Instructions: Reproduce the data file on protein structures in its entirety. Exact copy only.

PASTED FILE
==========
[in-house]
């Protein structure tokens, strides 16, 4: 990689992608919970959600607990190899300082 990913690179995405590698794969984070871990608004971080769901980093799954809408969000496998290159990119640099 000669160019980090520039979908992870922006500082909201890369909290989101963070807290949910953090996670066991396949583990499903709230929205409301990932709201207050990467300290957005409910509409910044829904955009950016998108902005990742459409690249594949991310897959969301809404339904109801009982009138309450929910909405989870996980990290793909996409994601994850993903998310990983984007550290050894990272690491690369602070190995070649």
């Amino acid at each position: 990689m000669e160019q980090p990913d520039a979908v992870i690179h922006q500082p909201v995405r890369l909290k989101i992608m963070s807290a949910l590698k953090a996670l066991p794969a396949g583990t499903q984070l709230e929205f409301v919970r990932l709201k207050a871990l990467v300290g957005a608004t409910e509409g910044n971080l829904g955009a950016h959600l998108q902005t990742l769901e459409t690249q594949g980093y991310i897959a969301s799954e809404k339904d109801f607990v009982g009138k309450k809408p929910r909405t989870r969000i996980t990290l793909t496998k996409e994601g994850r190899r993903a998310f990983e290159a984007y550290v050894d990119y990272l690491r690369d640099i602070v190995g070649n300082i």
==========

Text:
[in-house]
């Protein structure tokens, strides 16, 4: 990689992608919970959600607990190899300082 990913690179995405590698794969984070871990608004971080769901980093799954809408969000496998290159990119640099 000669160019980090520039979908992870922006500082909201890369909290989101963070807290949910953090996670066991396949583990499903709230929205409301990932709201207050990467300290957005409910509409910044829904955009950016998108902005990742459409690249594949991310897959969301809404339904109801009982009138309450929910909405989870996980990290793909996409994601994850993903998310990983984007550290050894990272690491690369602070190995070649």
């Amino acid at each position: 990689m000669e160019q980090p990913d520039a979908v992870i690179h922006q500082p909201v995405r890369l909290k989101i992608m963070s807290a949910l590698k953090a996670l066991p794969a396949g583990t499903q984070l709230e929205f409301v919970r990932l709201k207050a871990l990467v300290g957005a608004t409910e509409g910044n971080l829904g955009a950016h959600l998108q902005t990742l769901e459409t690249q594949g980093y991310i897959a969301s799954e809404k339904d109801f607990v009982g009138k309450k809408p929910r909405t989870r969000i996980t990290l793909t496998k996409e994601g994850r190899r993903a998310f990983e290159a984007y550290v050894d990119y990272l690491r690369d640099i602070v190995g070649n300082i």